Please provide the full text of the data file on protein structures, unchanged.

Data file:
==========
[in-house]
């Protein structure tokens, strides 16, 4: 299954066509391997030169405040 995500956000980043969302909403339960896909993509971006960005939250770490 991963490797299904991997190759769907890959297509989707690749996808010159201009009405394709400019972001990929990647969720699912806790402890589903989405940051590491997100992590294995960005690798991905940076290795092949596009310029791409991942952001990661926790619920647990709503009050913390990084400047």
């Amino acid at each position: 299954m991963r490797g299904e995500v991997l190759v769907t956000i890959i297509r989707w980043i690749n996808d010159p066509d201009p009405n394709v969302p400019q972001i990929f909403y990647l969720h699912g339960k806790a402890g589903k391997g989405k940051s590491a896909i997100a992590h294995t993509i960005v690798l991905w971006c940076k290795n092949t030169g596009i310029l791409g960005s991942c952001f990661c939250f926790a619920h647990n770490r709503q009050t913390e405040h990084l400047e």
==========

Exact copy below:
[in-house]
């Protein structure tokens, strides 16, 4: 299954066509391997030169405040 995500956000980043969302909403339960896909993509971006960005939250770490 991963490797299904991997190759769907890959297509989707690749996808010159201009009405394709400019972001990929990647969720699912806790402890589903989405940051590491997100992590294995960005690798991905940076290795092949596009310029791409991942952001990661926790619920647990709503009050913390990084400047």
């Amino acid at each position: 299954m991963r490797g299904e995500v991997l190759v769907t956000i890959i297509r989707w980043i690749n996808d010159p066509d201009p009405n394709v969302p400019q972001i990929f909403y990647l969720h699912g339960k806790a402890g589903k391997g989405k940051s590491a896909i997100a992590h294995t993509i960005v690798l991905w971006c940076k290795n092949t030169g596009i310029l791409g960005s991942c952001f990661c939250f926790a619920h647990n770490r709503q009050t913390e405040h990084l400047e």